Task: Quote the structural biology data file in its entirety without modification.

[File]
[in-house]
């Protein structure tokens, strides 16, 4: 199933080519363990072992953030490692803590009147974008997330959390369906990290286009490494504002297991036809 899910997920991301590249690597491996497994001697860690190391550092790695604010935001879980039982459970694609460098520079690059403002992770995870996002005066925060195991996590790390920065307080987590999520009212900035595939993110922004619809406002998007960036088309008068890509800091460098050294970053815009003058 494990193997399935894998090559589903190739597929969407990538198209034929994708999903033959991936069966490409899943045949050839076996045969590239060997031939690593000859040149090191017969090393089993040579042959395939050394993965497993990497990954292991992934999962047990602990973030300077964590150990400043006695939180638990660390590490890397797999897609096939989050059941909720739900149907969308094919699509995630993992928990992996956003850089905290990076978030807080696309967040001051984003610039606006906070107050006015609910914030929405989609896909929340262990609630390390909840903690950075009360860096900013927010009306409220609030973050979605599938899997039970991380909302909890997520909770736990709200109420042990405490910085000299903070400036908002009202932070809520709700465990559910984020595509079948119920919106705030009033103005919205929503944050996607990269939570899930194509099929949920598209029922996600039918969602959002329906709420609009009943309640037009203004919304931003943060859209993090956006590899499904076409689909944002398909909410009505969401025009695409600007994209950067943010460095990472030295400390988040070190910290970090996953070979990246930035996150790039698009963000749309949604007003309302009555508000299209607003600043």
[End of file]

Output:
[in-house]
């Protein structure tokens, strides 16, 4: 199933080519363990072992953030490692803590009147974008997330959390369906990290286009490494504002297991036809 899910997920991301590249690597491996497994001697860690190391550092790695604010935001879980039982459970694609460098520079690059403002992770995870996002005066925060195991996590790390920065307080987590999520009212900035595939993110922004619809406002998007960036088309008068890509800091460098050294970053815009003058 494990193997399935894998090559589903190739597929969407990538198209034929994708999903033959991936069966490409899943045949050839076996045969590239060997031939690593000859040149090191017969090393089993040579042959395939050394993965497993990497990954292991992934999962047990602990973030300077964590150990400043006695939180638990660390590490890397797999897609096939989050059941909720739900149907969308094919699509995630993992928990992996956003850089905290990076978030807080696309967040001051984003610039606006906070107050006015609910914030929405989609896909929340262990609630390390909840903690950075009360860096900013927010009306409220609030973050979605599938899997039970991380909302909890997520909770736990709200109420042990405490910085000299903070400036908002009202932070809520709700465990559910984020595509079948119920919106705030009033103005919205929503944050996607990269939570899930194509099929949920598209029922996600039918969602959002329906709420609009009943309640037009203004919304931003943060859209993090956006590899499904076409689909944002398909909410009505969401025009695409600007994209950067943010460095990472030295400390988040070190910290970090996953070979990246930035996150790039698009963000749309949604007003309302009555508000299209607003600043």